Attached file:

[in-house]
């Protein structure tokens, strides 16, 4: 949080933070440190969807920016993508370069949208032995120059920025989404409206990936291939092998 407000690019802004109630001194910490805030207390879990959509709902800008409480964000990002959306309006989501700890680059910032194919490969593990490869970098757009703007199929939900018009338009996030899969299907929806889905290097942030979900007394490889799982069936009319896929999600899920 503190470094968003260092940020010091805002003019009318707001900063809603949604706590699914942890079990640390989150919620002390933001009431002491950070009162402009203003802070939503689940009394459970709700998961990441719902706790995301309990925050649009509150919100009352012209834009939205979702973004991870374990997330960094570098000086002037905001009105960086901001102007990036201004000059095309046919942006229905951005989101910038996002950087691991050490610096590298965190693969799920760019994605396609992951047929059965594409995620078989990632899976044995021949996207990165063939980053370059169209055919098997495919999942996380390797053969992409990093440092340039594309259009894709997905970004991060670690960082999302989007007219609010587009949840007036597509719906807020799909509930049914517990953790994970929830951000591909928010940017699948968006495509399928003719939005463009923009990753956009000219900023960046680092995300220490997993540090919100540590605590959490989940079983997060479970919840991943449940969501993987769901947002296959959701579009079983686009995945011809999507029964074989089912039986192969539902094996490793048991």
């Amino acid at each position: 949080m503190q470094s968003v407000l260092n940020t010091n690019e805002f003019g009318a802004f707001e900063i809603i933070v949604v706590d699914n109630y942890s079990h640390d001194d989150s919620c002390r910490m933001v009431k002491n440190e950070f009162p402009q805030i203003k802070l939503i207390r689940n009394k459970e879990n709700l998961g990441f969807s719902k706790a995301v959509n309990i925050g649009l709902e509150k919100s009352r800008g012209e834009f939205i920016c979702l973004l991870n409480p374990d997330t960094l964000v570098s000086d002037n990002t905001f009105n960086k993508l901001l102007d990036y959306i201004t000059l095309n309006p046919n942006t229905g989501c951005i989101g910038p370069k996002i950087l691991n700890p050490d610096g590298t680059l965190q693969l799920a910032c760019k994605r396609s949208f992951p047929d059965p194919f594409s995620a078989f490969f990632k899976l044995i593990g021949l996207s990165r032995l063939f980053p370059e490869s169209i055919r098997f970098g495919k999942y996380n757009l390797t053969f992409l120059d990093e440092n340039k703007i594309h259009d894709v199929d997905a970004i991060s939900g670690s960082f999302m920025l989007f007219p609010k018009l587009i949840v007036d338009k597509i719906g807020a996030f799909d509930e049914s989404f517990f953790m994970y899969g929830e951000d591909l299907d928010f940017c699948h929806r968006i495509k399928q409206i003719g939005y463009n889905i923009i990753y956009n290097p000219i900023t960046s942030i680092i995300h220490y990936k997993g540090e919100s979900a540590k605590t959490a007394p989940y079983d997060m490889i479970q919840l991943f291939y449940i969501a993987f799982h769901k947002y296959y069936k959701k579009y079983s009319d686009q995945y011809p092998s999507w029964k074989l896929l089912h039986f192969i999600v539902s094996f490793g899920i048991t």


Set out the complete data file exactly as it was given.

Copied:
[in-house]
């Protein structure tokens, strides 16, 4: 949080933070440190969807920016993508370069949208032995120059920025989404409206990936291939092998 407000690019802004109630001194910490805030207390879990959509709902800008409480964000990002959306309006989501700890680059910032194919490969593990490869970098757009703007199929939900018009338009996030899969299907929806889905290097942030979900007394490889799982069936009319896929999600899920 503190470094968003260092940020010091805002003019009318707001900063809603949604706590699914942890079990640390989150919620002390933001009431002491950070009162402009203003802070939503689940009394459970709700998961990441719902706790995301309990925050649009509150919100009352012209834009939205979702973004991870374990997330960094570098000086002037905001009105960086901001102007990036201004000059095309046919942006229905951005989101910038996002950087691991050490610096590298965190693969799920760019994605396609992951047929059965594409995620078989990632899976044995021949996207990165063939980053370059169209055919098997495919999942996380390797053969992409990093440092340039594309259009894709997905970004991060670690960082999302989007007219609010587009949840007036597509719906807020799909509930049914517990953790994970929830951000591909928010940017699948968006495509399928003719939005463009923009990753956009000219900023960046680092995300220490997993540090919100540590605590959490989940079983997060479970919840991943449940969501993987769901947002296959959701579009079983686009995945011809999507029964074989089912039986192969539902094996490793048991």
């Amino acid at each position: 949080m503190q470094s968003v407000l260092n940020t010091n690019e805002f003019g009318a802004f707001e900063i809603i933070v949604v706590d699914n109630y942890s079990h640390d001194d989150s919620c002390r910490m933001v009431k002491n440190e950070f009162p402009q805030i203003k802070l939503i207390r689940n009394k459970e879990n709700l998961g990441f969807s719902k706790a995301v959509n309990i925050g649009l709902e509150k919100s009352r800008g012209e834009f939205i920016c979702l973004l991870n409480p374990d997330t960094l964000v570098s000086d002037n990002t905001f009105n960086k993508l901001l102007d990036y959306i201004t000059l095309n309006p046919n942006t229905g989501c951005i989101g910038p370069k996002i950087l691991n700890p050490d610096g590298t680059l965190q693969l799920a910032c760019k994605r396609s949208f992951p047929d059965p194919f594409s995620a078989f490969f990632k899976l044995i593990g021949l996207s990165r032995l063939f980053p370059e490869s169209i055919r098997f970098g495919k999942y996380n757009l390797t053969f992409l120059d990093e440092n340039k703007i594309h259009d894709v199929d997905a970004i991060s939900g670690s960082f999302m920025l989007f007219p609010k018009l587009i949840v007036d338009k597509i719906g807020a996030f799909d509930e049914s989404f517990f953790m994970y899969g929830e951000d591909l299907d928010f940017c699948h929806r968006i495509k399928q409206i003719g939005y463009n889905i923009i990753y956009n290097p000219i900023t960046s942030i680092i995300h220490y990936k997993g540090e919100s979900a540590k605590t959490a007394p989940y079983d997060m490889i479970q919840l991943f291939y449940i969501a993987f799982h769901k947002y296959y069936k959701k579009y079983s009319d686009q995945y011809p092998s999507w029964k074989l896929l089912h039986f192969i999600v539902s094996f490793g899920i048991t």